I dropped their buckets and hay and mucked around them as they ate. When I got to Madison’s stall, she met me at the door, chewing a mouthful of hay.
“Oh, good geez, Louise!” I exclaimed, wincing and taking a step back from her. “Madison, what did you do?”
(For the sake of the children, I am substituting “good geez, Louise” for what I actually said.)
Madison’s lower eyelid was bright red and severely swollen, and a cut ran about a half inch from the outside corner of her eye. I checked her stall for a loosening nail or splintered wood, but everything was flush and smooth.
I am always amazed by how horses can injure themselves in even the safest of places. You could bubble wrap your horses and everything around them, and they would still find a way to get into trouble.
Madison’s cut looked like the kind of “splits” that boxers get around their eyebrows from their opponents’ hard punches.
“Madison, were you boxing?” I asked, still wincing at the sight of her eye (no pun intended). She just stared blankly at me. “What exactly did you do?” She shrugged her shoulders and grabbed more hay.
I wondered if Madison had her head near a wall or stuck out the v-front stall door when she suddenly spooked at a clap of thunder. Madison wasn’t talking. Like Stonehenge and the Bermuda Triangle, some horse injuries are destined to remain a mystery.
Claudia and Jack had agreed to tend to the farm during the two nights that my cooking and Kimberly’s trip overlapped. It was with a little guilt that I further imposed on them as I called to talk to them about Madison’s injured eye.
Claudia came over to look at Madison’s eye. Stitches were definitely needed.
Fortunately, Dr. Bob’s colleague, Dr. Renee, had time to see to Madison later that afternoon, and Claudia was able to meet Dr. Renee at our place. Again, I don’t know what we’d do without Jack and Claudia.
There was nothing to indicate that Madison’s eye was seriously injured, but I was still hesitant to call Kimberly. The last time we had an eye problem while she was away Mandy had to have her right eye removed. I called Kimberly with the news about Madison and promised that Claudia and Dr. Renee would call her with any updates.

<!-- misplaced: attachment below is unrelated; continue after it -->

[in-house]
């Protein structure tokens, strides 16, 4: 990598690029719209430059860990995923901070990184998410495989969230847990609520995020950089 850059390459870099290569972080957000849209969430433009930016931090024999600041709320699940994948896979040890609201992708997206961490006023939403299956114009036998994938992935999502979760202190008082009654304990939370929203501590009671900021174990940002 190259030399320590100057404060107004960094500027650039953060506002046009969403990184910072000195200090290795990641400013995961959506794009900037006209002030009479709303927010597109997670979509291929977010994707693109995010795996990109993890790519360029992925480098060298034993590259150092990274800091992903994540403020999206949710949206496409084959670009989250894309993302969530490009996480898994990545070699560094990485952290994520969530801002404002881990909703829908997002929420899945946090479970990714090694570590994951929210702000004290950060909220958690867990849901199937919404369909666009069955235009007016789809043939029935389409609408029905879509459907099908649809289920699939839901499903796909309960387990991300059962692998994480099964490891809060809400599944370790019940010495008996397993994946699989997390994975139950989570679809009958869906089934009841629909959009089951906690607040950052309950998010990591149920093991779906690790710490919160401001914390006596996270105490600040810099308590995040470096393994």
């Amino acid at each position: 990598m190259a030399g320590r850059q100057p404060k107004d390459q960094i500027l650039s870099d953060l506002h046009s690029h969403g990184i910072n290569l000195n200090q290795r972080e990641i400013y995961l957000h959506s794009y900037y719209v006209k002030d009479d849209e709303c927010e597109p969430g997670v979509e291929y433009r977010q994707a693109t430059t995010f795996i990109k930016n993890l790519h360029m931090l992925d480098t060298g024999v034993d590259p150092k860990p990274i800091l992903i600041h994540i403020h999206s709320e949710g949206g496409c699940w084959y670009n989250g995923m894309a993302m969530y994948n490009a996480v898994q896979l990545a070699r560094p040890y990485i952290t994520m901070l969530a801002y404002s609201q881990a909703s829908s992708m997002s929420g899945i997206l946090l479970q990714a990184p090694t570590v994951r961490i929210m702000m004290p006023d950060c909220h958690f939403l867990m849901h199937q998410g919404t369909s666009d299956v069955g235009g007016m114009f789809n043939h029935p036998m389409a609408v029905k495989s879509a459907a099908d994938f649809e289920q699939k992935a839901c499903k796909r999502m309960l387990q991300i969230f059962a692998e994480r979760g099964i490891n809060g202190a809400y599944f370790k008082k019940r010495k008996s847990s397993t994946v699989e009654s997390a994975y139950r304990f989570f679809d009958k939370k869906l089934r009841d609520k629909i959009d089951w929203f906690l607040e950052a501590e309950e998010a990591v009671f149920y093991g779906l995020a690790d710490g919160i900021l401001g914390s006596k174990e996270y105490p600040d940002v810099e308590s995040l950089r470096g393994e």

Later that night, when things slowed down at the restaurant I checked the messages on my cell phone. I had several messages from Claudia, Dr. Renee and Kimberly–all saying that Madison was stitched up and doing well.
When I arrived home about midnight, I checked on the horses. They were all out, happily eating grass, and the stalls had been mucked. Jack and Claudia had cleaned the stalls! I was so touched that I almost cried.
I called Kimberly to tell her “goodnight” before lying down on the couch. I was still wearing my chef’s coat and pants, and I smelled like food but was too tired to care. The animals joined me on the couch. The living room was silent except for Pepper’s snoring and Jack and Pickles’ purring.
My leg fell asleep just before I did and a familiar pain returned to my stomach and shoulder. The last thing I remember is Pickles looking at my sleepy eyes with his sleepy eyes. None of us moved all night.
Jeremy Law and his wife, Kimberly, live on a small farm in North Carolina.
Read Jeremy’s other columns in EquiSearch.com’s Humor section.